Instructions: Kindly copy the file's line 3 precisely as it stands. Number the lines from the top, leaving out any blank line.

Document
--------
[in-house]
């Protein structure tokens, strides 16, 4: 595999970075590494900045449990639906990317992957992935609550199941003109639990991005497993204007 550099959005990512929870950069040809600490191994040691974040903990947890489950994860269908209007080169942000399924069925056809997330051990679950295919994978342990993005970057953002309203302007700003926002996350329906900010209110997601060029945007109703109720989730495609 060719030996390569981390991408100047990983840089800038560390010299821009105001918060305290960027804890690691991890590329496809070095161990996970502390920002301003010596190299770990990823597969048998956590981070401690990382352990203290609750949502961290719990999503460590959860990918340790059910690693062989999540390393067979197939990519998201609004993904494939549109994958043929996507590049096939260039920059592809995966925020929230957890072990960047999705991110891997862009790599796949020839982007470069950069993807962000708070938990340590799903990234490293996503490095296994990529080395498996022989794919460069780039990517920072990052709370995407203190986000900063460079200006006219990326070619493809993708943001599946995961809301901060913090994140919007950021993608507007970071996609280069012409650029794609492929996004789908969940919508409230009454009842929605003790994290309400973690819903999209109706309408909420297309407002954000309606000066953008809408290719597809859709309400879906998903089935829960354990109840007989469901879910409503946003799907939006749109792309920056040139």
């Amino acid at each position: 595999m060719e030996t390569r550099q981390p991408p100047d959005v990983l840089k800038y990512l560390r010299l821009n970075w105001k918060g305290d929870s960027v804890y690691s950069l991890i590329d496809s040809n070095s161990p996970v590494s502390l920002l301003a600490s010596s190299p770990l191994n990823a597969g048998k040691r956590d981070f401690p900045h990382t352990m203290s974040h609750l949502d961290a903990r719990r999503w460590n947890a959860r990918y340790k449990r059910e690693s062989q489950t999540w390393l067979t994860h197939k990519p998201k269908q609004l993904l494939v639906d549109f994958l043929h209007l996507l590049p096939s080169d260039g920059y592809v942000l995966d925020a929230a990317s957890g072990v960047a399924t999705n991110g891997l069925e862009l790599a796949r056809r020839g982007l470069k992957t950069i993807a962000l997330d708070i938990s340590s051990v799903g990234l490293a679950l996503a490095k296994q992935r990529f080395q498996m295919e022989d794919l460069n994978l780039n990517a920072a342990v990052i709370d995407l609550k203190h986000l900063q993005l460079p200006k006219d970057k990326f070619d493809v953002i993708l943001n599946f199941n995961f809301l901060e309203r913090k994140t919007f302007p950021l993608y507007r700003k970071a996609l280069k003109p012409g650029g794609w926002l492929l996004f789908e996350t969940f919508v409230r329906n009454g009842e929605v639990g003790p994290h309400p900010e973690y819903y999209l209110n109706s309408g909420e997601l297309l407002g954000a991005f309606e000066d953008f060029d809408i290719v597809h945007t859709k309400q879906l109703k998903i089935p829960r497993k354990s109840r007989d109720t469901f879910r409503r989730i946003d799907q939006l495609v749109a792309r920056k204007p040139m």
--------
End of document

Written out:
């Amino acid at each position: 595999m060719e030996t390569r550099q981390p991408p100047d959005v990983l840089k800038y990512l560390r010299l821009n970075w105001k918060g305290d929870s960027v804890y690691s950069l991890i590329d496809s040809n070095s161990p996970v590494s502390l920002l301003a600490s010596s190299p770990l191994n990823a597969g048998k040691r956590d981070f401690p900045h990382t352990m203290s974040h609750l949502d961290a903990r719990r999503w460590n947890a959860r990918y340790k449990r059910e690693s062989q489950t999540w390393l067979t994860h197939k990519p998201k269908q609004l993904l494939v639906d549109f994958l043929h209007l996507l590049p096939s080169d260039g920059y592809v942000l995966d925020a929230a990317s957890g072990v960047a399924t999705n991110g891997l069925e862009l790599a796949r056809r020839g982007l470069k992957t950069i993807a962000l997330d708070i938990s340590s051990v799903g990234l490293a679950l996503a490095k296994q992935r990529f080395q498996m295919e022989d794919l460069n994978l780039n990517a920072a342990v990052i709370d995407l609550k203190h986000l900063q993005l460079p200006k006219d970057k990326f070619d493809v953002i993708l943001n599946f199941n995961f809301l901060e309203r913090k994140t919007f302007p950021l993608y507007r700003k970071a996609l280069k003109p012409g650029g794609w926002l492929l996004f789908e996350t969940f919508v409230r329906n009454g009842e929605v639990g003790p994290h309400p900010e973690y819903y999209l209110n109706s309408g909420e997601l297309l407002g954000a991005f309606e000066d953008f060029d809408i290719v597809h945007t859709k309400q879906l109703k998903i089935p829960r497993k354990s109840r007989d109720t469901f879910r409503r989730i946003d799907q939006l495609v749109a792309r920056k204007p040139m």